The Lost Art of Moderation

Moderation. Noun. The act of keeping within reasonable or proper limits. (Dictionary.com)

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The Lost Art of Moderation

So it's only fitting that I write a blog post be on something that sounds mind-numbingly obvious.  

Moderation was the star of the lectures we all got as children when we wanted all the crayons and pitched a fit when someone wanted to borrow the red.

It became noticeable again when we first lived by ourselves and realized there was nothing stopping us from eating that entire roll of slice-n-bake cookies if we reeeeally wanted to.

These are two obvious examples of a lack of moderation: restraining ourselves from taking too much of a good thing.  This is the most common context in which it is discussed.  Most people talk about moderation in terms of keeping ourselves from doing/taking/having/eating too much of what we really want to do/take/have/eat.

However, this is only one end of the spectrum.  There is also another (equally important) application for the concept of moderation. We will now take a brief foray into an extended metaphor, but bare with me.  I promise we'll return to the land of the literal in a few seconds:

Picture you find yourself somewhere you really don't want to be, such as the very edge of a fairly large board that just happens to be floating in shark infested waters.  (Totally plausible, right?)  So, the ultimate goal is obvious: get to the very middle of the board where you are 1) most stable and 2) furthest away from the possibility of falling off and forcibly fraternizing with creatures that have far too many teeth.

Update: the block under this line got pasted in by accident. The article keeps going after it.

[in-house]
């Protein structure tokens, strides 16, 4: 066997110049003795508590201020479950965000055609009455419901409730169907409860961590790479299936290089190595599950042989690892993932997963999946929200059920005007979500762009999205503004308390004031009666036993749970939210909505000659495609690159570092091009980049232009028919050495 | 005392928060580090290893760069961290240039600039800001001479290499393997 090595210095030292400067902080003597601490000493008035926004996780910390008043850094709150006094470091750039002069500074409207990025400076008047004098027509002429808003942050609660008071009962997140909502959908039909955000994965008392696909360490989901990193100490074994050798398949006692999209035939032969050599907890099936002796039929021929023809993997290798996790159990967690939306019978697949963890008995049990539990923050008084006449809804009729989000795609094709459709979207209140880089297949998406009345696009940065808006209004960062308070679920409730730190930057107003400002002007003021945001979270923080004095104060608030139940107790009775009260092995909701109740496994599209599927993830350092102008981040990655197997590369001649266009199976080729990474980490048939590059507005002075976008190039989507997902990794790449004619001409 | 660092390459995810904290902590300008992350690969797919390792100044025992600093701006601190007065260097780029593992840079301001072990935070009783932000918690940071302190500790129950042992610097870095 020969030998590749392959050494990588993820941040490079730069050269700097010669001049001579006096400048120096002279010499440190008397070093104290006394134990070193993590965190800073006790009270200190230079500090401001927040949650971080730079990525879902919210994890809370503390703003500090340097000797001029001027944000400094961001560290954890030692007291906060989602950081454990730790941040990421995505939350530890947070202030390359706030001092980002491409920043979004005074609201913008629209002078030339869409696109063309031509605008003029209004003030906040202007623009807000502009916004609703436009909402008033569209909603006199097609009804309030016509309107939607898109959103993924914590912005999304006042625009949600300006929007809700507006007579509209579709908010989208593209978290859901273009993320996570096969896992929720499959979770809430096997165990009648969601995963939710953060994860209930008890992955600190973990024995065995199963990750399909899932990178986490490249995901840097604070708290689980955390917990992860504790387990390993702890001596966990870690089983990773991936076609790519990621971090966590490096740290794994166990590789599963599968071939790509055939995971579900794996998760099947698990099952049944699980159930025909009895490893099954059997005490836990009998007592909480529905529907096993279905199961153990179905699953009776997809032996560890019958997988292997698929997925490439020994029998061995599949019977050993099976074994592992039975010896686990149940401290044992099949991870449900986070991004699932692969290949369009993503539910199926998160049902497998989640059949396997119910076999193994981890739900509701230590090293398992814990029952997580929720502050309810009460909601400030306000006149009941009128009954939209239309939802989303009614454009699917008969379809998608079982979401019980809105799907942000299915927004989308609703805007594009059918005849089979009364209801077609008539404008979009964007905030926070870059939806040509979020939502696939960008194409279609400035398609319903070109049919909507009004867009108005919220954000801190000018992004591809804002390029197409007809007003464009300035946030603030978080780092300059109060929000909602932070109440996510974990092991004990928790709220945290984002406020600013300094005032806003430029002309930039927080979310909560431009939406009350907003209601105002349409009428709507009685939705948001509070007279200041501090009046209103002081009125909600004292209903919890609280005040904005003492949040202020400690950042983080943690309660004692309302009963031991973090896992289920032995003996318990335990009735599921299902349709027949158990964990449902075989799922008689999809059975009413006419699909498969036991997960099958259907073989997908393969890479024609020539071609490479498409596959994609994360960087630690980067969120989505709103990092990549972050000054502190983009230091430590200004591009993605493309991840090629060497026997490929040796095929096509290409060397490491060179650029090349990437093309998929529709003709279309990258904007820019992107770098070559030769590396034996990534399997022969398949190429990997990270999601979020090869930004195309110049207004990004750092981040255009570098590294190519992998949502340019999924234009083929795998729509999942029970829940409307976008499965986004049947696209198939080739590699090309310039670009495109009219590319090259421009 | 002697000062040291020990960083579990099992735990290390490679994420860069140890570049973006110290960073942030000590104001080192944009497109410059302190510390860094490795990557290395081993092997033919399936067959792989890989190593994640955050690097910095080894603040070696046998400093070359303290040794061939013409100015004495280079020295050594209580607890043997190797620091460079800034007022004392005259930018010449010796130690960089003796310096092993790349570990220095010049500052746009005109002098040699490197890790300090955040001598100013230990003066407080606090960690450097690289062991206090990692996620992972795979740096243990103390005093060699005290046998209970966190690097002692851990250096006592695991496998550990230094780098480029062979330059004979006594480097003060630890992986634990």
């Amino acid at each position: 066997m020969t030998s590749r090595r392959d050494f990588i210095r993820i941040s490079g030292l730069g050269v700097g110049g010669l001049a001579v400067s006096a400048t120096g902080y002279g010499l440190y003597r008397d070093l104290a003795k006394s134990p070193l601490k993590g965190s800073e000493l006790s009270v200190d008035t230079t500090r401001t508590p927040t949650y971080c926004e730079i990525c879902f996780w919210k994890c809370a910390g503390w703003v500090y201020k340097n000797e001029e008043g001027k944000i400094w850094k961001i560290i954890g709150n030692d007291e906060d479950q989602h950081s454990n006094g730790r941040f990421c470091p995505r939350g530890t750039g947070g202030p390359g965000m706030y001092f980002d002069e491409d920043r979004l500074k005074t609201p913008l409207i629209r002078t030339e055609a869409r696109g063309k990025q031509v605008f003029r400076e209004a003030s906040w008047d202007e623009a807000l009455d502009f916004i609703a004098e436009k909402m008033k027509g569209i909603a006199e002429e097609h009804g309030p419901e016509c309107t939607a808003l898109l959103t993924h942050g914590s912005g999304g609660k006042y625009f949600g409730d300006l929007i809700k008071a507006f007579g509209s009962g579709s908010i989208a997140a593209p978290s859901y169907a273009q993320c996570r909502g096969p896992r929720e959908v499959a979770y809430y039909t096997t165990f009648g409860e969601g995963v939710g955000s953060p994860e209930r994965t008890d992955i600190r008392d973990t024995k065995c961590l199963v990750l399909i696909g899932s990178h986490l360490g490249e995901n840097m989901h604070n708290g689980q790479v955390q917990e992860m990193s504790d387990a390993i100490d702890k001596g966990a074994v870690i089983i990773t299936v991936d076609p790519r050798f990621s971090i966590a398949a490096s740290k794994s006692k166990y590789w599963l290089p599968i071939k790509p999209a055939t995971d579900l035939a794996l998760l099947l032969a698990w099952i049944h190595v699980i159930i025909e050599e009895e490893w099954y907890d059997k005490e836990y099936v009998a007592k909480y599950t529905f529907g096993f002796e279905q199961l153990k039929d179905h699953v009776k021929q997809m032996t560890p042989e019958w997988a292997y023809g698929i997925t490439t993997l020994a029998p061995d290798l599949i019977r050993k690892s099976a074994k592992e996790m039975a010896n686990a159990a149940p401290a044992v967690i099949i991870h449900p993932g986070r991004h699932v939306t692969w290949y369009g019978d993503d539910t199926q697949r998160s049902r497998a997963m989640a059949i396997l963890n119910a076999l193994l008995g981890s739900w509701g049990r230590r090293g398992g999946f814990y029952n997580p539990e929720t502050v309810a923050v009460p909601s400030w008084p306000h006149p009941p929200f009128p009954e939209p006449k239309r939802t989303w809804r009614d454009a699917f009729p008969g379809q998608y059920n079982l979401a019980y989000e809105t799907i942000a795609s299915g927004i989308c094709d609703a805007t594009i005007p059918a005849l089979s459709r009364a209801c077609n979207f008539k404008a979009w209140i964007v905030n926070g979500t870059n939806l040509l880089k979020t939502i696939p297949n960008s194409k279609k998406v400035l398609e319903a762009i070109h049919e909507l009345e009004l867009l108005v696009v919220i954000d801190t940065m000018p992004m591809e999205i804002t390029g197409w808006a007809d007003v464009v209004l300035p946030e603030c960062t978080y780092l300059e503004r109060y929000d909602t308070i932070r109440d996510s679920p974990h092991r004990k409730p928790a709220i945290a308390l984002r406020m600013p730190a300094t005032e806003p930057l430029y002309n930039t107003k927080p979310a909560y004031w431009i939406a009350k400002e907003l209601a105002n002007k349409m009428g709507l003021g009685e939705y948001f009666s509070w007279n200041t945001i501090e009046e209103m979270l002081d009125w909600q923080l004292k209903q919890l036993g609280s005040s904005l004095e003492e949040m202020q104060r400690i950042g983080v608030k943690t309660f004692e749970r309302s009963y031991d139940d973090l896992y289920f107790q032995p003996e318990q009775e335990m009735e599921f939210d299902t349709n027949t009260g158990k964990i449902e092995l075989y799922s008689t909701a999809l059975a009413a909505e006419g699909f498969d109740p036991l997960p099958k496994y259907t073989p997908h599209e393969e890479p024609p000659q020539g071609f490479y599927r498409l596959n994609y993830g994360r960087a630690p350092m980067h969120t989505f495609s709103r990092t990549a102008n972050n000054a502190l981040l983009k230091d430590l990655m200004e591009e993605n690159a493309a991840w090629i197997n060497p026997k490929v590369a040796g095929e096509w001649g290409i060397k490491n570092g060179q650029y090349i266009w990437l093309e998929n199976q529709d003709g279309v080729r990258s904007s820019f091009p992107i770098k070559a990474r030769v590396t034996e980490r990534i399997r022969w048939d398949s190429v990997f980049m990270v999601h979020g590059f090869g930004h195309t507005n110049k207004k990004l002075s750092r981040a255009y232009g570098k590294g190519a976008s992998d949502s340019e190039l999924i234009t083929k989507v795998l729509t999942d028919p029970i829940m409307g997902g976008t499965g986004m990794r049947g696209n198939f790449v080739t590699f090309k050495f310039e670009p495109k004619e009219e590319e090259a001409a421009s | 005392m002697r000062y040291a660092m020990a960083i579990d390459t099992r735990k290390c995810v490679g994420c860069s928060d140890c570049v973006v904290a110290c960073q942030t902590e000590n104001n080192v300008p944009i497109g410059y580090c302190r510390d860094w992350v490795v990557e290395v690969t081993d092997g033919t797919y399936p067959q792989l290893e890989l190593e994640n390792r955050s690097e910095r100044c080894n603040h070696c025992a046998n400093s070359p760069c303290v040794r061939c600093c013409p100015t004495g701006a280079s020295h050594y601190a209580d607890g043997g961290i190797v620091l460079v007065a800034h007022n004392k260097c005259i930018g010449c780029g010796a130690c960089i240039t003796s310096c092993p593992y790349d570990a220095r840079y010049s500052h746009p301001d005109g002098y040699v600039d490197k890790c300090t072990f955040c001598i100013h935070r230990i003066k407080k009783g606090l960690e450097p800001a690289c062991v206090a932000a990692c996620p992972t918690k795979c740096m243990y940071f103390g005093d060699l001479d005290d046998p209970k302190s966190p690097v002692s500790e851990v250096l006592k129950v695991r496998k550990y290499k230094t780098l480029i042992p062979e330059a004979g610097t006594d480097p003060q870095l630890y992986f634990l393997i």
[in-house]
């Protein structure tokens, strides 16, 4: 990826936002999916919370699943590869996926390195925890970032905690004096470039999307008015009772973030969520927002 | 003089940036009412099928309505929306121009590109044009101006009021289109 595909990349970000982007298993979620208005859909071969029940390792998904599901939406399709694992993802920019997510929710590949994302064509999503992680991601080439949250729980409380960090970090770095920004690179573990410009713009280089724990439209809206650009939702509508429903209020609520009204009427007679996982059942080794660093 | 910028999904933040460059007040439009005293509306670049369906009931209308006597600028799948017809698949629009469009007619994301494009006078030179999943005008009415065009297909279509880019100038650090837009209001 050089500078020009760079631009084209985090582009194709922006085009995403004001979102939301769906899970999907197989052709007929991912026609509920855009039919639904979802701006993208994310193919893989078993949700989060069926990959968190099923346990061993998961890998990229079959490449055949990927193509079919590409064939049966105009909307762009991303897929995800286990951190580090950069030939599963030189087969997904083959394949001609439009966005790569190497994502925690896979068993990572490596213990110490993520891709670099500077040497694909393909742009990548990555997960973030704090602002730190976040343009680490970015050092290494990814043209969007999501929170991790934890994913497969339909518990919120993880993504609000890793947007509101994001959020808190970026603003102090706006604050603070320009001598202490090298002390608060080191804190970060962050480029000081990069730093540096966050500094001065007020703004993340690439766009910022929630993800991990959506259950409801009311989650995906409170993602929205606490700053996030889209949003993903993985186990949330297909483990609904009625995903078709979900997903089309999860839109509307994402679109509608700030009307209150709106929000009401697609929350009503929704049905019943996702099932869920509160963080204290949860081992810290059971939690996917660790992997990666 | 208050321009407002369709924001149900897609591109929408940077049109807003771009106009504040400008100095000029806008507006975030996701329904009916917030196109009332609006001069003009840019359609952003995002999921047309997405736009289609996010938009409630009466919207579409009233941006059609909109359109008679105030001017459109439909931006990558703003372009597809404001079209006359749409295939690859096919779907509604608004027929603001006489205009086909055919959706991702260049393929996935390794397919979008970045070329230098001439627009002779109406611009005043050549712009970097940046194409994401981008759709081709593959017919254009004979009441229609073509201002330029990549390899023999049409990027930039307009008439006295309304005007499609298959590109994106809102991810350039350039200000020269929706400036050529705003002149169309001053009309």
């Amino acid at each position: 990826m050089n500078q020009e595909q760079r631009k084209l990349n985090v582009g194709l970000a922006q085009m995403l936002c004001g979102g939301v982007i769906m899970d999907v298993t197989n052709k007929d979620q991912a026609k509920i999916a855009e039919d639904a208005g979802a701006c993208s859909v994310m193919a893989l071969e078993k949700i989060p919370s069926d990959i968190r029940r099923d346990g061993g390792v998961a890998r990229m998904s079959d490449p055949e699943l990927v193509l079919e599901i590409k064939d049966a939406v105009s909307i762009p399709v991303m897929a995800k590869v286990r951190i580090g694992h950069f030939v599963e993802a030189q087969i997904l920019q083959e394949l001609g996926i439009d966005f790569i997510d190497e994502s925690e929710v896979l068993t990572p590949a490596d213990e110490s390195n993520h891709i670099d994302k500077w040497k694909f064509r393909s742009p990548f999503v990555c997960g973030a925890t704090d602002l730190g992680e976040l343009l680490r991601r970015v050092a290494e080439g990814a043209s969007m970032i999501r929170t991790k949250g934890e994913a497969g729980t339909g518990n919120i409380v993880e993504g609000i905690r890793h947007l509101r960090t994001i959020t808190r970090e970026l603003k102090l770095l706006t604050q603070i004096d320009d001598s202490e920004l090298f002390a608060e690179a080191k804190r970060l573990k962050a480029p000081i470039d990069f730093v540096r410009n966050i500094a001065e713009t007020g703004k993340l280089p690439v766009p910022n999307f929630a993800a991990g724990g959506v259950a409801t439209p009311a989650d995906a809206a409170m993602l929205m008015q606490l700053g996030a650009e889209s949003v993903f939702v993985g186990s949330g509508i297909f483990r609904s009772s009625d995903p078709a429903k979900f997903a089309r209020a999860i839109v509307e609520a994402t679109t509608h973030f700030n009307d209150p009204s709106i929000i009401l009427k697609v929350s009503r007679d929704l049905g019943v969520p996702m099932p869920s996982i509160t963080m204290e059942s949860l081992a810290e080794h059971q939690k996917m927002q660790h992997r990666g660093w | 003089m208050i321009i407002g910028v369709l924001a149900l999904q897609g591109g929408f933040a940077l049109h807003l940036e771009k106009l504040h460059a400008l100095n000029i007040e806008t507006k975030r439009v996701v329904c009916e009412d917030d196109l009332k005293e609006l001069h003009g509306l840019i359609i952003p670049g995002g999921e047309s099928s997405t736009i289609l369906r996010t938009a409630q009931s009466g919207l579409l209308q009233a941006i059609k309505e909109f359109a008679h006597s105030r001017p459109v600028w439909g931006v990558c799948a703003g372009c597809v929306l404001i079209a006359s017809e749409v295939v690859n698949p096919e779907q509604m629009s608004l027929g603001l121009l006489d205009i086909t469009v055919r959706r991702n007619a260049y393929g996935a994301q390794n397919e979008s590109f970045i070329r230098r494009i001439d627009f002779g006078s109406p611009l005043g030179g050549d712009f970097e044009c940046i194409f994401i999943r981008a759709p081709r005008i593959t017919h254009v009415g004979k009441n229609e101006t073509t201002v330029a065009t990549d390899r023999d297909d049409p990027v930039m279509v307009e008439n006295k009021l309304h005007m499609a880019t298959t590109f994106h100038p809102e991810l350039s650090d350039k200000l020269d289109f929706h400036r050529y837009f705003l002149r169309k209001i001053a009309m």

To get to this ultimate goal the QUICKEST one would stand up and walk, run, or sprint to the center of the board.  However, anyone who has ever played at the pool knows what happens if you stand up and/or make any sudden movements at the edge of a raft... SPLASH!

So what would you do to get away from the sharks to the safety at the center of the board?  We would all probably follow somewhat similar sequences of events:

1)  Freeze
2)  Quietly panic inside our heads
3)  Figure out what needed to be done
4)  Start slowly but steadily inching our way towards safety

Now, returning to the real world (no more sharks, I promise), let's apply this same process to what happens when we feel like we're in a precarious and undesirable position in our lives.  We have all been there.  You realize you've put on a little (or a lot) more weight than you're comfortable with, you decide you're on the wrong career path, you're single and you don't want to be or you realize you're in the wrong relationship, you need to get a new job or you aren't progressing fast enough in your current job, you have a fight with a friend....

There are infinite numbers of problems we could have that are probably just as scary as our metaphorical sharks.  And, just like our fictional selves, what seems to be the quickest way to fix things is to drop everything and sprint towards "safety" aka the resolution of the problem.  One example we've probably all experienced is realizing we've gained some weight and deciding to go on a very strict diet until we look like a supermodel.